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Qualicum First Nation reconstructs 'sleeping' language

The last native speaker of pentl’ach died 80 years ago, and the language was considered "sleeping." There are now two semi-speakers of the language and about 20 people learning.
The team working on the pentl'ach language revitalization project. QUALICUM FIRST NATION

Eighty years after the last ­fluent speaker of the pentl’ach language died, Qualicum First Nation members are piecing the language together from documents to bring it back from the brink.

The language was one of three First Nations languages in B.C. considered “sleeping,” meaning there was no active use or learning of the language, said Aliana Parker, language revitalization program specialist at the First Peoples’ Cultural Council.

After several years working to reconstruct the language, it is now considered by the province as a living language, because it’s actively being used and learned in the ­community.

“This is a demonstration that language revitalization is possible. It absolutely is possible to bring a language back and to increase its use within the community,” Parker said.

There are now two semi-speakers of the language and about 20 people learning pentl’ach (pronounced punt-lutch) after the last speaker died in the 1940s.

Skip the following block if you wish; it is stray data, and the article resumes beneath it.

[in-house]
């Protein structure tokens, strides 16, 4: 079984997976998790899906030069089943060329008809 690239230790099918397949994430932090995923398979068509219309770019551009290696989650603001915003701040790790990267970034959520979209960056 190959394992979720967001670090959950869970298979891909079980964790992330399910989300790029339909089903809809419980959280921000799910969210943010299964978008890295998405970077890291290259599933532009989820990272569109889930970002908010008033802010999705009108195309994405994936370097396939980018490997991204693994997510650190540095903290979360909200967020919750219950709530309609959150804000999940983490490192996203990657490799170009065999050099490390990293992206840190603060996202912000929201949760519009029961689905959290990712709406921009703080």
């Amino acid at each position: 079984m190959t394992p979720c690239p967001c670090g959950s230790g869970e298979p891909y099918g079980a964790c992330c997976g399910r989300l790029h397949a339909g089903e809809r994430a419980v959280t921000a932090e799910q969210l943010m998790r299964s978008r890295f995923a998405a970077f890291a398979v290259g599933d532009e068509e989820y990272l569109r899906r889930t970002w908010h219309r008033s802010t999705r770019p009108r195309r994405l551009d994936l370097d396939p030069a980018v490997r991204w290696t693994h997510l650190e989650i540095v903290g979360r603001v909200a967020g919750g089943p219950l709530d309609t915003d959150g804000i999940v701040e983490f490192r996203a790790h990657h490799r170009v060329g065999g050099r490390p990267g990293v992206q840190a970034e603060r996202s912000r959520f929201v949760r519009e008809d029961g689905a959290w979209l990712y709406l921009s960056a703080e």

Reconstructing the language without any speakers posed a challenge for the nation. All they had was a limited dictionary of translations between English and pentl’ach, and German and pentl’ach, and six stories written each in pentl’ach and in German, said Jessie Recalma, a culture and language researcher for Qualicum First Nation.

A small team used those documents to identify some words and establish patterns of root words and prefixes and suffixes to reconstruct other words, Recalma said. They also looked at similar languages to find patterns.

“We essentially have to rebuild the language kind of from scratch,” he said.

The team developed a spelling system and determined how to form basic sentences and then more complex ideas.

Recalma said there’s a high level of confidence that the reconstruction of the language is accurate, and that the language might evolve if new information becomes available.

“The important thing will be that we can understand ourselves and that our neighbours’ languages can also, in a way, understand us,” he said.

Reviving the language is a way of saying Qualicum people are not extinct, said Recalma, who has been studying the language and considers himself a beginner.

Revitalizing a language connects people to the knowledge, worldview and stories of their people, said Lorna Wanosts’a7 Williams, chair of the First Peoples’ Cultural Foundation, because language is connected to the land culture.

“When a person reconnects with the language of their land, their home language, they become connected to that world and it’s a world that is almost inaccessible without language,” she said.

The First Peoples’ Cultural Council and B.C.’s Ministry of Indigenous Relations and Reconciliation provided funding for the language revitalization work.

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